971 Contemporary Gym Design Photos

Whether it's a small exercise nook in a home office or an entire basement stocked with exercise machines, homeowners are starting to make workout spaces a priority. Although it's nice to have your own contemporary large gym, engaging in home fitness doesn't always mean expensive workout equipment; sometimes an exercise mat, music player and space at the foot of the bed will do the trick. Depending on your budget and interests, you can have a yoga studio, meditation space, pump room, basketball court or dance studio. All you need is some creativity, a little bit of space and get-fit goals. More 
Dave Brewer Homes
1 Review
Water Front Transitional Perfection
Ideabooks13,791
Questions10
Harvey Smith Photography
“Gym” — dezhanna58
Jeri Koegel Photography
7 Reviews
“Flooring, wall mirror” — sbovasso
Platinum Series by Mark Molthan
4 Reviews
Bridge Hollow
Ideabooks951
Questions0
“exposed ceiling, brick wall.” — juliesgrig
Brandon Architects, Inc.
10 Reviews
Snug Harbor
Ideabooks15,682
Questions9
“Mirror wall” — tarronto
yamamar design
Dolores Park House
Ideabooks19,256
Questions6
Attic space becomes yoga space with view of Dolores Park and lots of natural light. bruce damonte
“railing” — heidimcmurdie
Eisner Design LLC
9 Reviews
Westchester, NY
Ideabooks26,955
Questions11
“Workout room” — zwball
Contemporary Home Gym
Ideabooks6,634
Questions7
“Phrases motivation” — fla3
Sorento Design, LLC.
3 Reviews
Deer Crest, Park City, Utah
Ideabooks698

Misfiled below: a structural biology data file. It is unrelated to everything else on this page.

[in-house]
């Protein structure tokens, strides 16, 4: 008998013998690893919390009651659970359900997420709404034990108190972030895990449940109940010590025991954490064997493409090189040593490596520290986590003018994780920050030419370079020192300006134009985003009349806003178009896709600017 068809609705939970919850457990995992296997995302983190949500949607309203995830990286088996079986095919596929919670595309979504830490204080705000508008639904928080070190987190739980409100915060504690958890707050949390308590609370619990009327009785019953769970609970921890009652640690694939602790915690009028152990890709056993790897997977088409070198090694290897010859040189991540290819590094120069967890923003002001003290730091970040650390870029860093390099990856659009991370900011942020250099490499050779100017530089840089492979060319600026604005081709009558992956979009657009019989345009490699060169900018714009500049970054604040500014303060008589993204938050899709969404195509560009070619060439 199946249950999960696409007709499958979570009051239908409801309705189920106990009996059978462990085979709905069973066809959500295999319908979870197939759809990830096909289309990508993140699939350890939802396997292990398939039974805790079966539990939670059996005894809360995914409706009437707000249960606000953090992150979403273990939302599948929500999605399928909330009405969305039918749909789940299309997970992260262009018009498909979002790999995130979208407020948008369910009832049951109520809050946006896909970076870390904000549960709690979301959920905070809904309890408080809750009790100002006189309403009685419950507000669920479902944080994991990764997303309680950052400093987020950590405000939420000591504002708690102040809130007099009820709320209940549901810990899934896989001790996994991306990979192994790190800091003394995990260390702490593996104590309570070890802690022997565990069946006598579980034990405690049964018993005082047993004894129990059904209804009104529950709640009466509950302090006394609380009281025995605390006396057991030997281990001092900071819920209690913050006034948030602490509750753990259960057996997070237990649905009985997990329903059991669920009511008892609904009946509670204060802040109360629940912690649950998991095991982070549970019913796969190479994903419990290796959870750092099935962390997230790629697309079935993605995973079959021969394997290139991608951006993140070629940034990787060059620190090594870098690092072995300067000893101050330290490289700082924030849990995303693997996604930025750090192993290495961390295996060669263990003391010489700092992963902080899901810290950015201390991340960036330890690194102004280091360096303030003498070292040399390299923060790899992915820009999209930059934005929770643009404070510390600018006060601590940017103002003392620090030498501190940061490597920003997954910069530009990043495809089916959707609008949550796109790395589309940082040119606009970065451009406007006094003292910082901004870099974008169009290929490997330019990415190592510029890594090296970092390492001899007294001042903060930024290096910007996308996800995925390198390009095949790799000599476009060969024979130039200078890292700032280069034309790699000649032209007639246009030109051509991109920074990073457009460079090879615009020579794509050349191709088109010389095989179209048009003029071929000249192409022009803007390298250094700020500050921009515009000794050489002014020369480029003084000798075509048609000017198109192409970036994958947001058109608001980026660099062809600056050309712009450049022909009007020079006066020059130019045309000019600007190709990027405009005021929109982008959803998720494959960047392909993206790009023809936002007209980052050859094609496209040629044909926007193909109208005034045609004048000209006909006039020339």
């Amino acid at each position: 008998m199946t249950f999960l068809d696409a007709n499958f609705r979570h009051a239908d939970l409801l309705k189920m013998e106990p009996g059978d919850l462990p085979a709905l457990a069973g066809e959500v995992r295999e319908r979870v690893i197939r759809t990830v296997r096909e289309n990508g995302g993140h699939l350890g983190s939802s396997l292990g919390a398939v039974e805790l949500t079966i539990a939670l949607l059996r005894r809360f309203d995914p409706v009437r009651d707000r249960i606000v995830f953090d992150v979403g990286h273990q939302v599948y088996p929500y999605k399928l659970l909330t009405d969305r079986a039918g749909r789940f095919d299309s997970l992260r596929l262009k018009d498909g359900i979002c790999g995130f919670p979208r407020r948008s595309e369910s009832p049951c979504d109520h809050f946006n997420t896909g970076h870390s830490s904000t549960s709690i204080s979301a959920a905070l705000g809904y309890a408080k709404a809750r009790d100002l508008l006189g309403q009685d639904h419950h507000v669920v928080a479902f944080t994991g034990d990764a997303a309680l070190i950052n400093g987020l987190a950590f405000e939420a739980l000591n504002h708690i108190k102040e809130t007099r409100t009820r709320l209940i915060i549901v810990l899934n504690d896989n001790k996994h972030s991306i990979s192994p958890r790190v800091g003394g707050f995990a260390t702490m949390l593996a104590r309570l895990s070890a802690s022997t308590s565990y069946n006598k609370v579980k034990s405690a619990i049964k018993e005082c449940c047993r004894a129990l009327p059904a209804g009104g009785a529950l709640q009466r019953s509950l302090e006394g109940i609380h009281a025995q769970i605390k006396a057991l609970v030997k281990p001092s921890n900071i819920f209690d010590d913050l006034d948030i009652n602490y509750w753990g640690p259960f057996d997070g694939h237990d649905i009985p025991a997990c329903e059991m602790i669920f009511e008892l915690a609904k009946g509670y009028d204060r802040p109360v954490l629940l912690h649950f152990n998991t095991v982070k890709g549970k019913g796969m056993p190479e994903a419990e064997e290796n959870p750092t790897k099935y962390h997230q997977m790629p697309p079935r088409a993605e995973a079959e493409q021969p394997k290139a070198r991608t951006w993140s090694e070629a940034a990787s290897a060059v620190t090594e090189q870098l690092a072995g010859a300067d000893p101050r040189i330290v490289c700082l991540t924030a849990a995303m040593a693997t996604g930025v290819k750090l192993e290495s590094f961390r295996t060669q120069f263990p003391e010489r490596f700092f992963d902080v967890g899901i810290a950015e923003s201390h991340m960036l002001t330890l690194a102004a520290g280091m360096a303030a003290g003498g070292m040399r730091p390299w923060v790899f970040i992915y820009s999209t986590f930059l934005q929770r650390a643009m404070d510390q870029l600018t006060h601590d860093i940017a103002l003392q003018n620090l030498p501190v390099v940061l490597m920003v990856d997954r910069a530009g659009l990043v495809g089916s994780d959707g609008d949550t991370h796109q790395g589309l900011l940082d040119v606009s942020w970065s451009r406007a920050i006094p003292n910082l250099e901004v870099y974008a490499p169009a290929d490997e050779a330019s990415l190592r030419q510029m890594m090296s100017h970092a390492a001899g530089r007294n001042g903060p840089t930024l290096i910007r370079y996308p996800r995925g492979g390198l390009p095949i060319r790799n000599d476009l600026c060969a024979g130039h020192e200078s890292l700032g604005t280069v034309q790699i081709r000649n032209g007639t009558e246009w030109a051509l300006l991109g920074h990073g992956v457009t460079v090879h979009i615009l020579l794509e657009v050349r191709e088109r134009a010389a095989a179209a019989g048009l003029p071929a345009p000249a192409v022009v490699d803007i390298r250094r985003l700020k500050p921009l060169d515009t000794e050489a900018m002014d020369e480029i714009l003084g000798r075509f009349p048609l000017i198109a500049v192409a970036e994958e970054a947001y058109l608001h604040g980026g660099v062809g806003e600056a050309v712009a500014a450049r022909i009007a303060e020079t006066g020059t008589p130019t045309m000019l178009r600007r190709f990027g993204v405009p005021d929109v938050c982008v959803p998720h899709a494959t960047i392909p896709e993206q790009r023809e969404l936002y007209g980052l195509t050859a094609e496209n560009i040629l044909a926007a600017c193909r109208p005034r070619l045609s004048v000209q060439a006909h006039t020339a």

Questions0
Doug Burke Photography
“LOVE IT” — Evona Grochowski
As you start prepping your contemporary workout space, decide what you enjoy doing and therefore will actually use. Try to create a space that you will frequently enjoy, otherwise it's not worth the investment. For those where space is an issue, develop a dual-use space that can serve more than one purpose. Once you determine what kind of room to create, think about what equipment to stock it with. If it's a yoga studio, it could be as simple as a mat, while other spaces could need the works, including an elliptical, treadmill and pricey sound system.

What kind of home gym should I have?


Believe it or not, an exercise room is much more complex than just a room with gym equipment. There are a wide variety of options, depending on your personal preferences, and if planned right, your space can incorporate many different fitness regimens. To make the whole family happy, take an empty room, install a wood floor and mirrored wall, and add an exercise machine, stereo system and TV. This utilitarian space can now be used for aerobics, yoga, pilates, kickboxing, dancing and cardio — a wide variety of exercises for a wide variety of people. If there's a specific workout you enjoy, you can also create a specialty room, including a yoga studio, meditation space, pump room, basketball court or dance studio.

How do I create a double-duty home gym?


If you don't have any square footage to waste, turn your workout spot into a dual-purpose room by mixing it with another space. Gym and home office combos are very popular, or combine it with a playroom, guest bedroom or garage. A stationary bike, treadmill or yoga mat easily blends in, so in reality, you can work out anywhere, but think about what space is most practical and functional. For example, placing equipment in a bedroom might be a challenge if your sleep/workout times clash, while a very well insulated garage might be way too hot in the summer.

What kind of equipment do I need in my home gym?


Once again, your equipment is dictated by what you enjoy doing most. Yoga mats, freestanding weights and punching bags are always solid purchases, or you can splurge by investing in larger, more expensive equipment, like an elliptical, treadmill or multi-functional home gym system. Don't forget about all the little extras: Sound systems and wall-mounted TVs can help get you in the zone, while wet bars help keep water and energy drinks on hand.
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